PLoS ONE. 2009;4(3):e4737. Epub 2009 Mar 9
A hypothesis for the evolution of nuclear-encoded, plastid-targeted glyceraldehyde-3-phosphate dehydrogenase genes in "chromalveolate" members
Takishita K, Yamaguchi H, Maruyama T, Inagaki Y.
Japan Agency for Marine-Earth Science and Technology, Yokosuka, Kanagawa, Japan. firstname.lastname@example.org
Eukaryotes bearing red alga-derived plastids--photosynthetic alveolates (dinoflagellates plus the apicomplexan Toxoplasma gondii plus the chromerid Chromera velia), photosynthetic stramenopiles, haptophytes, and cryptophytes--possess unique plastid-targeted glyceraldehyde-3-phosphate dehydrogenases (henceforth designated as "GapC1"). Pioneering phylogenetic studies have indicated a single origin of the GapC1 enzymes in eukaryotic evolution, but there are two potential idiosyncrasies in the GapC1 phylogeny: Firstly, the GapC1 tree topology is apparently inconsistent with the organismal relationship among the "GapC1-containing" groups. Secondly, four stramenopile GapC1 homologues are consistently paraphyletic in previously published studies, although these organisms have been widely accepted as monophyletic. For a closer examination of the above issues, in this study GapC1 gene sampling was improved by determining/identifying nine stramenopile and two cryptophyte genes. Phylogenetic analyses of our GapC1 dataset, which is particularly rich in the stramenopile homologues, prompt us to propose a new scenario that assumes multiple, lateral GapC1 gene transfer events to explain the incongruity between the GapC1 phylogeny and the organismal relationships amongst the "GapC1-containing" groups. Under our new scenario, GapC1 genes uniquely found in photosynthetic alveolates, photosynthetic stramenopiles, haptophytes, and cryptopyhytes are not necessarily a character vertically inherited from a common ancestor.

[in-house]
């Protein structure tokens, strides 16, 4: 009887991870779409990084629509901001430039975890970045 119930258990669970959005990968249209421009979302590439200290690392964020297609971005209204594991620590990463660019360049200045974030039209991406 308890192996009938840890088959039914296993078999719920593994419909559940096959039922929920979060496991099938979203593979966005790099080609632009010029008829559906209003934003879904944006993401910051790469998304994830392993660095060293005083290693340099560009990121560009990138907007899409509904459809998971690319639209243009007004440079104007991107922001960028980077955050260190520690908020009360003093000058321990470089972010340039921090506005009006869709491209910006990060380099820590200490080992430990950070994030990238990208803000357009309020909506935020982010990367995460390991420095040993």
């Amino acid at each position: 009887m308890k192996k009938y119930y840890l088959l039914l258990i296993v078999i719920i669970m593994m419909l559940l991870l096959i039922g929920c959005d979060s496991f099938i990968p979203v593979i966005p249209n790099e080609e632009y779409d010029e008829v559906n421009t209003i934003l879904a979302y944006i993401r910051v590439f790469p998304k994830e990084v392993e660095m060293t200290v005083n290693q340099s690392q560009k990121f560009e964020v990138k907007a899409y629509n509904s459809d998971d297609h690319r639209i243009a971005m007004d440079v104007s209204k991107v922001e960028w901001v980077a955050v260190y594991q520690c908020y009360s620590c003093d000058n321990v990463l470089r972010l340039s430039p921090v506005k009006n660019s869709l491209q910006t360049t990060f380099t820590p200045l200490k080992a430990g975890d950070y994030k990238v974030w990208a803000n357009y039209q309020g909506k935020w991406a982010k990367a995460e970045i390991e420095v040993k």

Research Support, Non-U.S. Gov't
PMID: 19270733 [PubMed - in process]